How to Advance (Advancement)
Special education teachers can advance to become supervisors or administrators. They also may earn advanced degrees and become instructors in colleges that prepare others to teach special education. In some school systems, highly experienced teachers can become mentors to less experienced teachers.
Special education teachers held a total of about 473,000 jobs in 2008. Nearly all worked in public and private educational institutions. A few worked for individual and social assistance agencies or residential facilities, or in homebound or hospital environments.
Employment is expected to increase faster than the average for all occupations. Job prospects should be excellent because many districts report problems finding adequate numbers of licensed special education teachers.
The number of special education teachers is expected to increase by 17 percent from 2008 to 2018, which is faster than the average for all occupations. Although student enrollments in general are expected to grow more slowly than in the past, continued increases in the number of special education students needing services will generate a greater need for special education teachers.
The number of students requiring special education services has grown steadily in recent years because of improvements that have allowed learning disabilities to be diagnosed at earlier ages. In addition, legislation emphasizing training and employment for individuals with disabilities and educational reforms requiring higher standards for graduation have increased demand for special education services. Also, the percentage of foreign-born special education students is expected to grow as teachers become more adept in recognizing disabilities in that population. Finally, more parents are expected to seek special services for children who have difficulty meeting the new, higher standards required of students.
In addition to job openings resulting from growth, a large number of openings will result from the need to replace special education teachers who switch to teaching general education, change careers altogether, or retire. At the same time, many school districts report difficulty finding sufficient numbers of qualified teachers. As a result, special education teachers should have excellent job prospects.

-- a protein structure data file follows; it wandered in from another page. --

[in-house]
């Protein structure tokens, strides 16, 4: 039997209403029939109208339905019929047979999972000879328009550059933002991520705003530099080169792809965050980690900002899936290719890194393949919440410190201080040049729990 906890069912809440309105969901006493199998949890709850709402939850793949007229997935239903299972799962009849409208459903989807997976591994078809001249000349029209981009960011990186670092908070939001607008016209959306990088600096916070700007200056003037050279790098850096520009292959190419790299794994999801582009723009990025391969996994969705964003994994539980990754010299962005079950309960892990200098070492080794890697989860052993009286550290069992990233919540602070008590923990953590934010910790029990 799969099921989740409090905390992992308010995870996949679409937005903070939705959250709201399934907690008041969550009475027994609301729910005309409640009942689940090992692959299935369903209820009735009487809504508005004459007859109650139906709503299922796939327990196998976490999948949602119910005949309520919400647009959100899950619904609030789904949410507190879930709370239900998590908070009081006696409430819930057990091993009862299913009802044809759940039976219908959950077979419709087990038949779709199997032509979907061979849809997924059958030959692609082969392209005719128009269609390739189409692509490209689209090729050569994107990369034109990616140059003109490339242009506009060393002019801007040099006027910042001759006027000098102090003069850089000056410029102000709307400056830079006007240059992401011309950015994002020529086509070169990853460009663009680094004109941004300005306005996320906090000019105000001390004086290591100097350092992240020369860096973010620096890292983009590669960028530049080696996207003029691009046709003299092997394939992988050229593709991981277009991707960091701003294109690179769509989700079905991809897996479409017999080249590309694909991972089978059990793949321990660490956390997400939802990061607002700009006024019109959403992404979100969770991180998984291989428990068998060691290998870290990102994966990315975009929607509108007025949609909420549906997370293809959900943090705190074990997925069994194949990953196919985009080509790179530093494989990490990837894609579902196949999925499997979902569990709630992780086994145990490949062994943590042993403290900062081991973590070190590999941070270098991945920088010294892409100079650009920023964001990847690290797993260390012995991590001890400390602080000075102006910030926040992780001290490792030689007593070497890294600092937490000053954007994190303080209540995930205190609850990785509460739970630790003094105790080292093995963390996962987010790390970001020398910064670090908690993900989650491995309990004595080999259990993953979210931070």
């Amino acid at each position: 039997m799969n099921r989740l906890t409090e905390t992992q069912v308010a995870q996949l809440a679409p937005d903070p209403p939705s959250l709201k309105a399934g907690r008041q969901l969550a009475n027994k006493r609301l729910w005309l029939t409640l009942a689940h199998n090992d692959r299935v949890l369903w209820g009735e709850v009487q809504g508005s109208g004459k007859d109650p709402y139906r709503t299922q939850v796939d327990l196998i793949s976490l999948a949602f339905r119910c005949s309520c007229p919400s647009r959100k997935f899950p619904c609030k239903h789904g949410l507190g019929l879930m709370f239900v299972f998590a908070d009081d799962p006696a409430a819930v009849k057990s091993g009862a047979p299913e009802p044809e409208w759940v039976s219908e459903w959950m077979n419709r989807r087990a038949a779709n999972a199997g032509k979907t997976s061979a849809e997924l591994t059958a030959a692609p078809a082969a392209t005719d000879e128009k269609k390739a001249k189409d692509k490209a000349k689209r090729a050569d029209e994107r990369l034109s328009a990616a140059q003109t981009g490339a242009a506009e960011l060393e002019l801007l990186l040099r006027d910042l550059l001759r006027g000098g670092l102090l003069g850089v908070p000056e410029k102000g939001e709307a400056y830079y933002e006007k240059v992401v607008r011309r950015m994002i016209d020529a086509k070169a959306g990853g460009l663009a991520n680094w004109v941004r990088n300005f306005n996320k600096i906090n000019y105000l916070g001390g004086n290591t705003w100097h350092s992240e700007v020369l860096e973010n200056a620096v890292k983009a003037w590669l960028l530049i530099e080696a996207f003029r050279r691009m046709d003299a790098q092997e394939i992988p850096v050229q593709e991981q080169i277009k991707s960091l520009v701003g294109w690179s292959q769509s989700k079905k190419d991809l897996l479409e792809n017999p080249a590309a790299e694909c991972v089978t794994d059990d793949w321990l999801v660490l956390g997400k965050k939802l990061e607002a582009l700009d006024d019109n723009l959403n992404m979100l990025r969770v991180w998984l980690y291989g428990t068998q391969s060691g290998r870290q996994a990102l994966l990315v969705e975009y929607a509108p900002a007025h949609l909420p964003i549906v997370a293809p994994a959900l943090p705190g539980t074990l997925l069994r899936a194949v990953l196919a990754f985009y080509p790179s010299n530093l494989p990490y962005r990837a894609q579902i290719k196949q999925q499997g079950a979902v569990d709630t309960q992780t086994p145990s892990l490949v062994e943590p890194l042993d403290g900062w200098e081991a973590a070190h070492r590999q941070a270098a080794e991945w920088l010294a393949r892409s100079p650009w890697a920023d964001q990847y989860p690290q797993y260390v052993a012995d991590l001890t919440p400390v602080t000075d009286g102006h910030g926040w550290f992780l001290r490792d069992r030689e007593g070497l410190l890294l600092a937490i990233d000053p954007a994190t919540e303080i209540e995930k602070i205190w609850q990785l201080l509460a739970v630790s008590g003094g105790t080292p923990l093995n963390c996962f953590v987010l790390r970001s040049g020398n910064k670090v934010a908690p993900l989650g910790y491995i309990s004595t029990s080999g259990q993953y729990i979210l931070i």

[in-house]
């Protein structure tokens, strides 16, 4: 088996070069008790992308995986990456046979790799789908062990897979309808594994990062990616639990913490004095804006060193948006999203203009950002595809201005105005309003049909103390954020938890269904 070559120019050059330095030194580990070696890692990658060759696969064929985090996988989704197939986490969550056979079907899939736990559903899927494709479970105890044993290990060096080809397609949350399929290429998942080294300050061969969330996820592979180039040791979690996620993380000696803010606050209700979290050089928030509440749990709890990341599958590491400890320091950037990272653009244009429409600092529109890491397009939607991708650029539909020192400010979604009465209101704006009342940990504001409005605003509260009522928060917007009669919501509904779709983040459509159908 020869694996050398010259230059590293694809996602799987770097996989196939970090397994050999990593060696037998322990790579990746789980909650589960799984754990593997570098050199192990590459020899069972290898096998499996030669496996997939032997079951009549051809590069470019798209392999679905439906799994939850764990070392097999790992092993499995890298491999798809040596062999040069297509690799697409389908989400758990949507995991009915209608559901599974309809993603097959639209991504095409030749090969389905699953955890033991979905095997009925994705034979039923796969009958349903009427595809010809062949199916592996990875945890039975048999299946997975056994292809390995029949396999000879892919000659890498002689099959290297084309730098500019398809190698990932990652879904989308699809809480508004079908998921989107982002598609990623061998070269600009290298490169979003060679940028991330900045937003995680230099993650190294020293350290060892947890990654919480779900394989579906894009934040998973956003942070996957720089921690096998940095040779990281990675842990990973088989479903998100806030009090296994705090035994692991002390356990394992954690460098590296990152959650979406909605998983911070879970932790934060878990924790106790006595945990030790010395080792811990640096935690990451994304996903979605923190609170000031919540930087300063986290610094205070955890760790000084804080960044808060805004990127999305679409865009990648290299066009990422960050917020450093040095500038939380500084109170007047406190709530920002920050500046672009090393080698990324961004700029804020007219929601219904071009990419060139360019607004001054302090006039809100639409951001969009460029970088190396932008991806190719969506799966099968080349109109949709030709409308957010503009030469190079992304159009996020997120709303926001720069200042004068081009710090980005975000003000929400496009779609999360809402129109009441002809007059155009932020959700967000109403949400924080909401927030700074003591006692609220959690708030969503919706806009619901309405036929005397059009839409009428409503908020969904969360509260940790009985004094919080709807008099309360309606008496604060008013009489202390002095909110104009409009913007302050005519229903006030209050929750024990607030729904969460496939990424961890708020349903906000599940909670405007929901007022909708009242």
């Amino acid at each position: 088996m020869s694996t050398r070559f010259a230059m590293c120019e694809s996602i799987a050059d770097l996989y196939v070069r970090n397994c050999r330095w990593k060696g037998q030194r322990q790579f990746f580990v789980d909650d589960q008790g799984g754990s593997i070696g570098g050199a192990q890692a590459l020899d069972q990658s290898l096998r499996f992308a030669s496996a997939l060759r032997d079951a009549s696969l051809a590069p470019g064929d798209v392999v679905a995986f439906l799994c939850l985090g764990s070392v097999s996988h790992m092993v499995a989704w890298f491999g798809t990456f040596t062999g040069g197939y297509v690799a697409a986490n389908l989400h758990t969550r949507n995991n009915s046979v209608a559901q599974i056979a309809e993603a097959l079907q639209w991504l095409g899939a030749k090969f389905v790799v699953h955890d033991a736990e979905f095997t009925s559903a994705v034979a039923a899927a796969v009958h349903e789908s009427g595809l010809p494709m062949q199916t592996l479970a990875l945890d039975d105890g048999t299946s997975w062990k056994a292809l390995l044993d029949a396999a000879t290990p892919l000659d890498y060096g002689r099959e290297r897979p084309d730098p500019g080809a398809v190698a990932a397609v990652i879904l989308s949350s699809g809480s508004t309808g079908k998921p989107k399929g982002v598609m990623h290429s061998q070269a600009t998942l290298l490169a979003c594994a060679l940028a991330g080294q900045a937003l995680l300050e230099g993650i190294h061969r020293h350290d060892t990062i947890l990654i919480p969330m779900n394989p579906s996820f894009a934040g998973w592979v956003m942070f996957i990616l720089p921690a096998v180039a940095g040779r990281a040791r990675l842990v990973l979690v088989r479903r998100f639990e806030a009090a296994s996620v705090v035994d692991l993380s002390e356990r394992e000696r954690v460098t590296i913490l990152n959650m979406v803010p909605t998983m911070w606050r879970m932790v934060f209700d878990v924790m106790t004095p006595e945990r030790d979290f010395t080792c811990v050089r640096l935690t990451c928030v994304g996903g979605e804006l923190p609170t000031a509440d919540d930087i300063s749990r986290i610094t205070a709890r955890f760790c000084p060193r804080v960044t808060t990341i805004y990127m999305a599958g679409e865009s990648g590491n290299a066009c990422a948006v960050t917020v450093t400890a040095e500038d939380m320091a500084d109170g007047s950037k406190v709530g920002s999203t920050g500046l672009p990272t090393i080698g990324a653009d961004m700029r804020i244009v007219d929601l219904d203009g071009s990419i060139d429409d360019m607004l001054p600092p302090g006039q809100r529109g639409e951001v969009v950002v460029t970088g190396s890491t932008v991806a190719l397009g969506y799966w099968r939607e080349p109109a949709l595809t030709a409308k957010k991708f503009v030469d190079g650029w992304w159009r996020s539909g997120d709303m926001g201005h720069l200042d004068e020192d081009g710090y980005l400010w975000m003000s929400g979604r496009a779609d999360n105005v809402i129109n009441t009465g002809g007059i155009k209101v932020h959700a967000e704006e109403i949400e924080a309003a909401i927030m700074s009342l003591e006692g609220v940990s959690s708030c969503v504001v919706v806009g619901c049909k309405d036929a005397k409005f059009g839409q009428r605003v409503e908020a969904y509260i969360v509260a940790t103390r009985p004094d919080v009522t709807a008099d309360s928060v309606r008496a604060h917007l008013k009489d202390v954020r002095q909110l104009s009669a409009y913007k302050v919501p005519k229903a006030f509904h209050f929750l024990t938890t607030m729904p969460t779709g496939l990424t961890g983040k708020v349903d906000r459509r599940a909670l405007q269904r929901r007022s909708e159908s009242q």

The job outlook does vary by geographic area and specialty. Although most areas of the country report difficulty finding qualified applicants, positions in inner cities and rural areas usually are more plentiful than job openings in suburban or wealthy urban areas. Student populations also are expected to increase more rapidly in certain parts of the country, such as the South and West, resulting in increased demand for special education teachers in those regions. In addition, job opportunities may be better in certain specialtiesófor example, teachers who work with children with multiple disabilities or those who work with children with severe disabilities such as autismóbecause of large increases in the enrollment of special education students classified into those categories. Legislation encouraging early intervention and special education for infants, toddlers, and preschoolers has created a need for early childhood special education teachers. Bilingual special education teachers and those with multicultural experience also are needed, to work with an increasingly diverse student population.
Median annual wages in May 2008 of special education teachers who worked primarily in preschools, kindergartens, and elementary schools were $50,020. The middle 50 percent earned between $40,480 and $63,500. The lowest 10 percent earned less than $33,770, and the highest 10 percent earned more than $78,980
Median annual wages of middle school special education teachers were $50,810. The middle 50 percent earned between $41,720 and $63,480. The lowest 10 percent earned less than $35,180, and the highest 10 percent earned more than $78,200.
Median annual wages of special education teachers who worked primarily in secondary schools were $51,340. The middle 50 percent earned between $41,810 and $65,680. The lowest 10 percent earned less than $35,150, and the highest 10 percent earned more than $82,000.
In 2008, about 64 percent of special education teachers belonged to unions or were covered by union contracts.
In most schools, teachers receive extra pay for coaching sports and working with students in extracurricular activities. Some teachers earn extra income during the summer, working in the school system or in other jobs.
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